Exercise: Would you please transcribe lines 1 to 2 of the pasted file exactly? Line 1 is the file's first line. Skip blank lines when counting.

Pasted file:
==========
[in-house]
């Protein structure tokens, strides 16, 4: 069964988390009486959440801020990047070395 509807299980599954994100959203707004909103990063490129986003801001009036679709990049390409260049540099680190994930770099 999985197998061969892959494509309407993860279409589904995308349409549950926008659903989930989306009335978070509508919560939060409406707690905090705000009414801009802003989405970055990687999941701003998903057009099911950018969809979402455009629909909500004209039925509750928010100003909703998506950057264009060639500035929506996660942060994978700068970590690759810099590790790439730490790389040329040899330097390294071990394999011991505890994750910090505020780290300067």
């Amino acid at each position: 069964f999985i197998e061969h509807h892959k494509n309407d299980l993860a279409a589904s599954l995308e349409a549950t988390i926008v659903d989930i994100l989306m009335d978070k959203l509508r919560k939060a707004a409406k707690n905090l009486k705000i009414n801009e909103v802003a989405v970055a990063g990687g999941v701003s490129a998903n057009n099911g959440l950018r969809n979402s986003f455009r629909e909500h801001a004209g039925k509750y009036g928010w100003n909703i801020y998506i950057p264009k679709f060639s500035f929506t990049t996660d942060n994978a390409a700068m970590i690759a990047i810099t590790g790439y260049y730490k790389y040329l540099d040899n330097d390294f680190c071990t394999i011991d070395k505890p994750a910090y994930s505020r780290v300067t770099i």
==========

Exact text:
[in-house]
């Protein structure tokens, strides 16, 4: 069964988390009486959440801020990047070395 509807299980599954994100959203707004909103990063490129986003801001009036679709990049390409260049540099680190994930770099 999985197998061969892959494509309407993860279409589904995308349409549950926008659903989930989306009335978070509508919560939060409406707690905090705000009414801009802003989405970055990687999941701003998903057009099911950018969809979402455009629909909500004209039925509750928010100003909703998506950057264009060639500035929506996660942060994978700068970590690759810099590790790439730490790389040329040899330097390294071990394999011991505890994750910090505020780290300067």